If this isn’t what Sabal Trail was scared of back in September when they settled three jury trials in Valdosta, Georgia, it should have been.
Andrew Caplan, Gainesville Sun, 12 November 2018, Sabal Trail must pay Levy landowners $1.3M
A 12-member jury in Gainesville awarded Levy County residents Lee Thomas and his son, Ryan, more than $1.3 million for land that Sabal Trail built its pipeline on.
Sabal Trail Transmission was back in federal court in Friday to defend its controversial $3 billion project and the offers it made to a pair of landowners for uprooting and burying a natural gas pipeline on their property.
That didn’t go over so well.
A 12-member jury in Gainesville awarded Levy County residents Lee Thomas and his son, Ryan, more than $1.3 million for land that Sabal Trail built its pipeline on. The company previously offered the family a combined $39,100.
“I was happy to see that we came out on top,” Thomas said. “It’s been a long ordeal.”
No one-time payment is enough, but $1.3 million divided by $39,100 is more than 33 times. That’s way more than the five times as much as Sabal Trail offered that two previous juries awarded, on March 20, 2018, in Ocala, Florida and on June 27, 2018, in Valdosta, Georgia.
Thomas, 74, said his son works full time on the farm, mostly growing watermelon and peanuts. Construction of the pipeline, he said, caused them to lose roughly $700,000 in crops. Contractors also cut down 25 large oak trees.
Sabal Trail representatives asserted that the company would work with landowners who had legitimate concerns about the pipeline’s placement, though Thomas said that didn’t happen.
“They did not work with us hardly at all,” he said.
Now, he says, company representatives, trucks and planes frequently show up or fly over to check on the easement to ensure there are no problems.
In the above map, you can see the scar left by Sabal Trail doesn’t quite match the red line for it digitized by VSU Prof. Can Denizman and students. It’s pretty obvious that’s because Sabal Trail jogged around somebody else’s fancy house a bit up the line, as you can also see in Sabal Trail’s own alignment sheet::
Sabal Trail alignment sheet 1657-PL-DG-70197-360, STA. 18836+00 TO STA. 18889+00, MP 356.74, MP 357, MP 357.75, STT MP 357.0, LEVY COUNTY, FLORIDA, from April 2016, provided online by Lowndes Area Knowledge Exchange (LAKE).
Whoever that is, and all the other landowners who got Sabal Trail moved off their land but still nearby, or who took the first offer, may want to consider this:
Parcel ID 036040040A, 11151 NE 35 ST, Bronson, Florida, in Levy County Property Appraiser’s website.
$1.3 million divided by $300,000 is 4 1/3, so the jury awarded the landowner more than four times what he paid for the property.
Bad move, Sabal Trail, moving that pipeline closer to his house?
Still, no one-time payment is enough:
“We bought the property because we wanted privacy, now there’s no privacy at all,” Thomas said. “They can come right through here anytime. You never know who is going to be on your property. For the rest of our lives we’re going to have people coming down that easement.”
I can attest to that. I have two pipelines on my property (SONAT and AGL), and I’ve had to build fences and gates and chase off poachers for many years, plus other problems I won’t go into here.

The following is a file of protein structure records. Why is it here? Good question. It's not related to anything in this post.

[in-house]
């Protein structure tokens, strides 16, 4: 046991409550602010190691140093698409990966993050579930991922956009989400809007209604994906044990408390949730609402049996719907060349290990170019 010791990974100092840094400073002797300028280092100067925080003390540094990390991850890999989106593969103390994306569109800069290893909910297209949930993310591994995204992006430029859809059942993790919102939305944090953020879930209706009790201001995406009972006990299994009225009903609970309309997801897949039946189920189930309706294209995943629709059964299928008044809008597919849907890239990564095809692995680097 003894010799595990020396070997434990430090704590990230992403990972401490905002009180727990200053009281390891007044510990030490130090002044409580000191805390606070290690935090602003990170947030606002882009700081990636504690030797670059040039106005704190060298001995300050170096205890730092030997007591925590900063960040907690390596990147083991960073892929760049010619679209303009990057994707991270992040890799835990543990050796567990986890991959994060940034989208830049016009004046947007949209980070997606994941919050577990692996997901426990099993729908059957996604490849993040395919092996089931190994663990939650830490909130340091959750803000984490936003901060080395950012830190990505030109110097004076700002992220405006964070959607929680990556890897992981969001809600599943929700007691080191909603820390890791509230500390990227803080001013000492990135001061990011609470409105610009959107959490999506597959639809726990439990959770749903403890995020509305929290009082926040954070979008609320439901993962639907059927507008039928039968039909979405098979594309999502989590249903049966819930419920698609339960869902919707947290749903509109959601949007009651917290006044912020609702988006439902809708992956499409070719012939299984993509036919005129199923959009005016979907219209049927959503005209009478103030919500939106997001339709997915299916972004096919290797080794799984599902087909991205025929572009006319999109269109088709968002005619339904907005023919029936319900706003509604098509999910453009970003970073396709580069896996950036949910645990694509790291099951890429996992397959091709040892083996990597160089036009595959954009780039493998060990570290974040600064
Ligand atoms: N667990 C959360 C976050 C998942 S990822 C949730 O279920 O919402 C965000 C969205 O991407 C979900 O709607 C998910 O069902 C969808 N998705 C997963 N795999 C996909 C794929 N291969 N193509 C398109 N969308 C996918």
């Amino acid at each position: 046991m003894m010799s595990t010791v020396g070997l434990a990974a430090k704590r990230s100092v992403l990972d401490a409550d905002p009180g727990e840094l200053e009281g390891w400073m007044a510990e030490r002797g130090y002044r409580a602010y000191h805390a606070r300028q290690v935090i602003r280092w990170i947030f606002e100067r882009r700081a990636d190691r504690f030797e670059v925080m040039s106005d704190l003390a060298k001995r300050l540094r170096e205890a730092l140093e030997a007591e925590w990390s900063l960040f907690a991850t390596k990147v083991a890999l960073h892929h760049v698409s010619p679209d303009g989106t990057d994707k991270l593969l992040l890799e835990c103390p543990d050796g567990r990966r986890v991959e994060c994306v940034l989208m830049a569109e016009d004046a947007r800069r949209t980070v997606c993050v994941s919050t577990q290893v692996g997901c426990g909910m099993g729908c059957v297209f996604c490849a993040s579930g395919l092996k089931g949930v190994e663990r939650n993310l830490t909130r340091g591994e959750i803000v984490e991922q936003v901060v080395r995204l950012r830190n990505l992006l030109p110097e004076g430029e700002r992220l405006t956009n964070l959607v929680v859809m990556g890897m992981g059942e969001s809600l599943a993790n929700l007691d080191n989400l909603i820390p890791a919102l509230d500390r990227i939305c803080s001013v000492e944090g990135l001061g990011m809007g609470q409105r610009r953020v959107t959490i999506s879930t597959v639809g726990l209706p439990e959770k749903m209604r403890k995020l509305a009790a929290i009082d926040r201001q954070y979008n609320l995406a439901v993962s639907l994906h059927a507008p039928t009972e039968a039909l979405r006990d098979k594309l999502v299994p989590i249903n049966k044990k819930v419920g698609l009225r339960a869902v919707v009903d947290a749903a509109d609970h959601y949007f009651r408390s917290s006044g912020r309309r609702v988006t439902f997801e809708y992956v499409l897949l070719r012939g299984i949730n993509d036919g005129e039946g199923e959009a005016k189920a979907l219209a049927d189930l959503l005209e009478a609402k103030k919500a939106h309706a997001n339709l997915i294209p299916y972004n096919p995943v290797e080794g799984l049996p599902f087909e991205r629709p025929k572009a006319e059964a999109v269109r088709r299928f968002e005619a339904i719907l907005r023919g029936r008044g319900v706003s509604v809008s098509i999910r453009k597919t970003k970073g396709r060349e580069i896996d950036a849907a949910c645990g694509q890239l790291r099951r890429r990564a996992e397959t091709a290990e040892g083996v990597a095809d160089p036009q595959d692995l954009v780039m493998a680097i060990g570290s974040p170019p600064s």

And the ever-present danger of what happened in Homerville, Georgia, when gas from that same AGL pipeline blew up a business and sent three women to the hospital with third-degree burns.
I’ve got an idea: let’s take private eminent domain out of the Natural Gas Act, and then pipeline companies will have to pay every landowner at least full price for their entire property. Let’s see how many pipeline boondoggles get built then.
Thomas hired Jacksonville-based Brigham Property Rights Law Firm and Gainesville attorney Bill Crispin.
Throughout the pipeline’s construction, Sabal Trail has argued it has federal eminent domain power under the Natural Gas Act as a private, for-profit company.
Attorney Andrew Brigham, however, successfully argued that landowners in Florida must abide by state property laws, not federal. Brigham said the difference is significant in that the U.S. Constitution requires payment of “just compensation,” whereas state law requires “full compensation.”
What would that have meant if more landowners had gotten awards like just happened?
The company sued more than 250 landowners through eminent domain, gaining access to their property to build, and crossed about 370 bodies of water throughout construction of the pipeline, which was met with outrage and protests from environmentalists. Throughout North Central Florida, the pipeline affected residents living in rural parts of Levy, Gilchrist, Marion and Alachua counties.
And Hamilton, Suwannee, and Gilchrist Counties, Florida, and a bunch in Georgia and Alabama, as well as farther south in Florida. And outrage and protests from people who did not know previously that they were enviromentalists.
Let’s see, 250 times $1.3 million is $650 million, which is more than 21% of the $3 billion price tag for the Sabal Trail pipeline. That seems likely to be more than the pipeline company’s profit margin. I doubt even Spectra Energy’s partners NextEra Energy or Duke Energy would bail them out of that.
Look who did not supply a quotation:
Sabal Trail spokeswoman Andrea Grover would not say if the company will appeal the jury’s award but said the company is weighing its legal options. She would not comment on the original offers.
Maybe Sabal Trail should offer to take up its pipeline and go home to Houston (Spectra Energy) or Alberta (Enbridge Energy), or where-ever they really come from.
-jsq, John S. Quarterman, Suwannee RIVERKEEPER®
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